US National Transportation Safety Board (NTSB) member Robert Sumwalt states the lap joint on the Southwest Boeing 737-300 that suffered a decompression event on 1 April was not believed to be an area that would fail on the aircraft.
The aircraft, N632SW, made an emergency landing in Yuma, Arizona after a hole opened in the top of the fuselage.
Southwest initiated inspections of 79 Boeing 737-300s and subsequently the FAA said it was readying an emergency airworthiness directive covering roughly 175 737-300/400/500 models to conduct initial and repetitive electromagnetic testing for fatigue damage.
The NTSB investigating the incident onsite in Yuma concluded their was clear evidence the skin on the aircraft separated at the lower rivet line, and preliminary examinations showed pre-existing fatigue along the entire fracture surface.
During a briefing in Yuma, Sumwalt stated the FAA, the manufacturer and the industry "have not believed that this particular lap joint on this model aircraft was one that warranted attention on an aircraft that had this amount of takeoff and landings".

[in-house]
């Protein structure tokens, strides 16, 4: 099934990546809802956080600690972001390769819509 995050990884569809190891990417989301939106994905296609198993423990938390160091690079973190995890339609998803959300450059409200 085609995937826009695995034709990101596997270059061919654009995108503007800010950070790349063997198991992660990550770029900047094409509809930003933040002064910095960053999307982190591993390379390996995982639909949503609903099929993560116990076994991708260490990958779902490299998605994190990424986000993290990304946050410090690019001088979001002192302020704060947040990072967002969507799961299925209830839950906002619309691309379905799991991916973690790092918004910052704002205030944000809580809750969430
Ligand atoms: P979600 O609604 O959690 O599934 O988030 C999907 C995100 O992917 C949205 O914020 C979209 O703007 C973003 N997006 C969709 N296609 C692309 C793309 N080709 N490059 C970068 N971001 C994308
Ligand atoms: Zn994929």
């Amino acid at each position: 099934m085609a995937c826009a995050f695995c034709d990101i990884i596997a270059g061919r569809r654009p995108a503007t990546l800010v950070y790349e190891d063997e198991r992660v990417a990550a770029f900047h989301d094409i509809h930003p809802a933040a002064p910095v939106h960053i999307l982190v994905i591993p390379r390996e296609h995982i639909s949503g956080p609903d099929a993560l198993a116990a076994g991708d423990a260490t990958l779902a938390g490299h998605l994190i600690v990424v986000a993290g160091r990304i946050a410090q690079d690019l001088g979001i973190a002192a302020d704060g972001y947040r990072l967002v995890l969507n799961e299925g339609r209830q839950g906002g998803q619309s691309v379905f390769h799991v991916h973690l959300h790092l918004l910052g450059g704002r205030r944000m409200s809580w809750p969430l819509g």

There were additional cracks found on the incident aircraft, says Sumwalt, who states the cracks are about a quarter of an inch long.
Boeing is expected to release a service bulletin outlining dual frequency Eddy-current inspections, which entail a small probe moving across the aircraft skin, says Sumwalt.
He explains he has no specifics of the Boeing service bulletin, but anticipates it would require inspection of both lap joints running the entire length of the fuselage.
Sumwalt reiterates that previously it was unknown that the lap joints on an aircraft "of this number of cycles" should be inspected. The assumption, he says, was that 737-300s at 40,000 cycles did not need to undergo non-destructive testing.
Flightlglobal's ACAS database shows that N632SW had logged roughly 29,980 cycles.
Southwest states it has completed inspections on all 79 aircraft 737-300s and five remain out of service after minor subsurface cracking was found. The aircraft will remain grounded until "Boeing recommends appropriate repairs and those repairs have been completed".